I was so reluctant to get married again because of the horrific experience I had with my ex-husband. He was manipulative. He was verbally and psychologically and sexually abusive. He was controlling and had a horrible temper. Sometimes he scared me because I couldn’t predict what he might do next.
My first marriage got so bad that I had to eventually flee from my home with my toddler in tow. We found a safe space staying at my sister’s house for a while, fortunately.
When most 22-year-olds I knew were graduating college, I was working through my first divorce and shifting from stay-at-home-mom to working single mother. It was the right thing to do, but it was a hard road that my friends couldn’t relate to. I knew I’d made the wrong decision getting married so young to a guy that had manipulated me.
And I didn’t want to make that mistake again.
Although I knew I wanted to experience romantic relationships after that, I was certain I wouldn’t get married again. The damage had been done. No matter how good the guy I met was, I wanted to always have an out and not get tied down legally.
Fast forward to over a decade later. I’m with a man who is worlds apart from my ex. I’m never afraid of him. He never controls me or abuses me.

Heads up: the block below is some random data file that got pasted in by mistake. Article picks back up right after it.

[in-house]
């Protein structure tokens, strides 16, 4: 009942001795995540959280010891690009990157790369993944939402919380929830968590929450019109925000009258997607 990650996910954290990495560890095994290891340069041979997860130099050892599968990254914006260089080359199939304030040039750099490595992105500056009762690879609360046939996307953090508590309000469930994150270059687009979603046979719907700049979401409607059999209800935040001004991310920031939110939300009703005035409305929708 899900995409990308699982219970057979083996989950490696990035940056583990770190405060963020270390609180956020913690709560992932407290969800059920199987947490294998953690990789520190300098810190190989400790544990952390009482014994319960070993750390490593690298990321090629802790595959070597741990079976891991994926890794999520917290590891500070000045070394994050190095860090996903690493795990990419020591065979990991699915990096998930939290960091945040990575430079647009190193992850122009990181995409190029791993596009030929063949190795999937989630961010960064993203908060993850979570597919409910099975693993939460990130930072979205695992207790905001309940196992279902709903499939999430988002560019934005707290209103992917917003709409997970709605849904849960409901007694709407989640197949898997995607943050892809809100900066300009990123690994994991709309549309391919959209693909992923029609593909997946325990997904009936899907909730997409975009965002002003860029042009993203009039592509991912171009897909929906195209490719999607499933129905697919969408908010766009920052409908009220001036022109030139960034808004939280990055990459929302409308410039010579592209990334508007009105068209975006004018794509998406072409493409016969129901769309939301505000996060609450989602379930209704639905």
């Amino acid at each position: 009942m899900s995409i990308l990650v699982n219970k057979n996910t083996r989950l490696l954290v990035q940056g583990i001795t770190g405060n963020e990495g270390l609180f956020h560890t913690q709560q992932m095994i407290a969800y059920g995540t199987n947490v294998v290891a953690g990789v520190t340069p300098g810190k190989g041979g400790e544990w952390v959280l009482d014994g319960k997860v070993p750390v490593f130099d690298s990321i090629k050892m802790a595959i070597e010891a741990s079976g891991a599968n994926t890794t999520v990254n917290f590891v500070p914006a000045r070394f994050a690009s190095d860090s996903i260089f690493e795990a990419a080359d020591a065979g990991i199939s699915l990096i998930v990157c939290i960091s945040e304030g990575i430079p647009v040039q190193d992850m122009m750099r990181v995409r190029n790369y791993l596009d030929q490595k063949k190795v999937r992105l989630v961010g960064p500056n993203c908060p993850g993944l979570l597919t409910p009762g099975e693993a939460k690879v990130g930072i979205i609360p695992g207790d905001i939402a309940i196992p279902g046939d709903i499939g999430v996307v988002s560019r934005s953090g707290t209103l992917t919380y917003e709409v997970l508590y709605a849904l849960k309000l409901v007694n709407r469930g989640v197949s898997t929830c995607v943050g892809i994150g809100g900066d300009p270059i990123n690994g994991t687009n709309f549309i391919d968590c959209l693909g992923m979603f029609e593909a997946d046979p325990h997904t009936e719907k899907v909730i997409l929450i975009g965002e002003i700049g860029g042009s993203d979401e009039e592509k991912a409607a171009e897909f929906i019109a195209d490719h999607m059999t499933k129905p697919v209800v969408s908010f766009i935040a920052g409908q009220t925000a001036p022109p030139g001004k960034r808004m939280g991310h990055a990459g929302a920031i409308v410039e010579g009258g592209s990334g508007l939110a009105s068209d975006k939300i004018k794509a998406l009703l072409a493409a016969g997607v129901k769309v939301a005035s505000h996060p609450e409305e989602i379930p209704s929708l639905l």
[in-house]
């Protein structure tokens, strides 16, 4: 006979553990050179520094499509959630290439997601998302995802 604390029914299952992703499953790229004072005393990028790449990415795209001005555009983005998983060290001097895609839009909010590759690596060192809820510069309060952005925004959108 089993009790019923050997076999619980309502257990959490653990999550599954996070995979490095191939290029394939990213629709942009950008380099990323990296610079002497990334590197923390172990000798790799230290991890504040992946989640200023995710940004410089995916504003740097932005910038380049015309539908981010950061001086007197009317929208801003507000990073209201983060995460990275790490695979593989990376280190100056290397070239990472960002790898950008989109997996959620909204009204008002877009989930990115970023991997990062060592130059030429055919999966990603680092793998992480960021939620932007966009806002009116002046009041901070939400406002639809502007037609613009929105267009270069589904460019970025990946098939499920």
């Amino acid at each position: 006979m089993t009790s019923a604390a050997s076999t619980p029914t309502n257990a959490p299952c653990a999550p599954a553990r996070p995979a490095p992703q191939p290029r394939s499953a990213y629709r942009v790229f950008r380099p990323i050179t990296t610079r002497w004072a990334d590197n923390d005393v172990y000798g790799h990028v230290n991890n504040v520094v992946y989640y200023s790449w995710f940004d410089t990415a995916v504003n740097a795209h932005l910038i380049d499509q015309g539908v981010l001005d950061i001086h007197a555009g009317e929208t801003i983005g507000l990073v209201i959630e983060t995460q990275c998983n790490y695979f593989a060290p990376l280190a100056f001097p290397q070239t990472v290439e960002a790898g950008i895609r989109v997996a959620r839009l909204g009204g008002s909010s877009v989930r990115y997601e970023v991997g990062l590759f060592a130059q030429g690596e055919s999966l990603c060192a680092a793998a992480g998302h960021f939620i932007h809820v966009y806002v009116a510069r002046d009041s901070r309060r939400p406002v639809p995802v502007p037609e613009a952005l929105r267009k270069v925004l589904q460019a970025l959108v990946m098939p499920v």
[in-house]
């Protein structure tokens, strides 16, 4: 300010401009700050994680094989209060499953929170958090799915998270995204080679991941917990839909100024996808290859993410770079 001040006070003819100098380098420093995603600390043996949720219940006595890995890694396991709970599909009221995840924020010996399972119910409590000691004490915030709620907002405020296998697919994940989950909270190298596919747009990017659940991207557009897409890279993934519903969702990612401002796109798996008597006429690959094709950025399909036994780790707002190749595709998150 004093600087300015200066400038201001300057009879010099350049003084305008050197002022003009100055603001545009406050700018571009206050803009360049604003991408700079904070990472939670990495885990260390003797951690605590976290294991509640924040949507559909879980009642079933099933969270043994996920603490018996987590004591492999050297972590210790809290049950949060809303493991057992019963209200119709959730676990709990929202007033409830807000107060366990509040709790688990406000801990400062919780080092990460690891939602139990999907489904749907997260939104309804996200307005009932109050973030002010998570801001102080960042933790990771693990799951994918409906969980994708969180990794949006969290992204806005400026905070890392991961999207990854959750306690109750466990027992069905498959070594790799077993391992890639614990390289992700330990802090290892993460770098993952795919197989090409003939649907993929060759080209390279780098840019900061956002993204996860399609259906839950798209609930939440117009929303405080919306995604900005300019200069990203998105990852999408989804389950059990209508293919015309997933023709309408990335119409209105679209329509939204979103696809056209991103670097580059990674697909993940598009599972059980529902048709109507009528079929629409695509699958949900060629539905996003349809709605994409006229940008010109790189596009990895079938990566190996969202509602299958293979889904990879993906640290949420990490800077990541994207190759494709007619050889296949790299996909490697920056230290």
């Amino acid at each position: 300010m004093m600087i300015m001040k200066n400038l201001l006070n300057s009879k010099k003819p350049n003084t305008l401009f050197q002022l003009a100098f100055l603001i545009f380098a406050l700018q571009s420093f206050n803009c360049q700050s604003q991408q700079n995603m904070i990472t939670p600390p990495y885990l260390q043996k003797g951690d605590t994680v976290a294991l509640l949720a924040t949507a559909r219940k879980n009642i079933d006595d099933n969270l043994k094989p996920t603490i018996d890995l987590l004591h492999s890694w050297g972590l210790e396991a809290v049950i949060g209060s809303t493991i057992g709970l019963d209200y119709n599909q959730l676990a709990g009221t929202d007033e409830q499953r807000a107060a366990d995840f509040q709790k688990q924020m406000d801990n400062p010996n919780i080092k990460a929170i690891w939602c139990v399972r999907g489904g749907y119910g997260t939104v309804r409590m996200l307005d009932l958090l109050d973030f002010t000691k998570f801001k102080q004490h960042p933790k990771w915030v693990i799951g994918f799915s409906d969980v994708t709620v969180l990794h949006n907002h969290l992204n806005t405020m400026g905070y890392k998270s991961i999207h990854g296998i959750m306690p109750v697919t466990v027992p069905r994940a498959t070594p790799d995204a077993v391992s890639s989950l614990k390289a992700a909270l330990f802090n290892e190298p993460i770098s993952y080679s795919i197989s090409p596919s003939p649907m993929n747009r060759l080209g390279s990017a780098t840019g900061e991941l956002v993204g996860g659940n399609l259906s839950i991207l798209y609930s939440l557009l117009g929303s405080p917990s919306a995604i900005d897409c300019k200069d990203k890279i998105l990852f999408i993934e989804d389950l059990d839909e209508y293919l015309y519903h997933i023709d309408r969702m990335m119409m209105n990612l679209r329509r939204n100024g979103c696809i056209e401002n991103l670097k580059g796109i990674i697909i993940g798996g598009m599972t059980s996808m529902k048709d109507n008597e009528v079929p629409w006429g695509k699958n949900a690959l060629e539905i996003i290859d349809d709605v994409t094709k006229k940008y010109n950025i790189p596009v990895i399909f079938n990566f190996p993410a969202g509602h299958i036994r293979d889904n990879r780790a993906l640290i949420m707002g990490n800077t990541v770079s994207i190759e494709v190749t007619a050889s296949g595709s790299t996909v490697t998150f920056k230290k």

And this past August, despite my fear of commitment, I married him. I did it because he wanted it, and because it would allow me to share some really important benefits with him from my job. And also — I thought that he deserved to have everything he wanted.
But recently, I find myself feeling trapped in my marriage yet again. Like a sort of marital claustrophobia. I find myself wanting out sometimes. The fact that I feel the need to take care of everyone around me gets overwhelming — and it’s a feeling I’m sure many married women and mothers can understand.
Lately, I’ve been feeling a lot more like my husband’s mother than his romantic partner. Or maybe a platonic roommate who usually does way more than their fair share of the work. To the men out there: I don’t think I have to tell you how much that kills the sexual vibe in a relationship.
And it’s not just about the housework, the paperwork, the bills, the grocery shopping, the child care tasks, and the appointment scheduling — most of which falls on me. It’s also about the loss of a sexual connection. The loss of romance.
It’s gone. Poof.
Apparently, being cornered into more of a mom role than a partner role kind of sucks the wind out of the sexy sails.
Sometimes, as much as I love my husband, I feel like we might be happier living apart. Sometimes, I just want to leave him. Then he’d do his own laundry, and I could focus more on our intimate relationship instead of mothering him.
Giving Myself Space When I Need It
One thing that really helped me recently was getting the hell out of my house. I booked a hotel room downtown for one night — just for me. No kids, no husband, no anxiety-inducing clutter.
It was one full night for me to just relax and have some alone time. I enjoyed doing some creative work, watched bad TV, ordered in a delicious dinner, sipped a bottle of sparkling wine, and even had some sexy self-care time.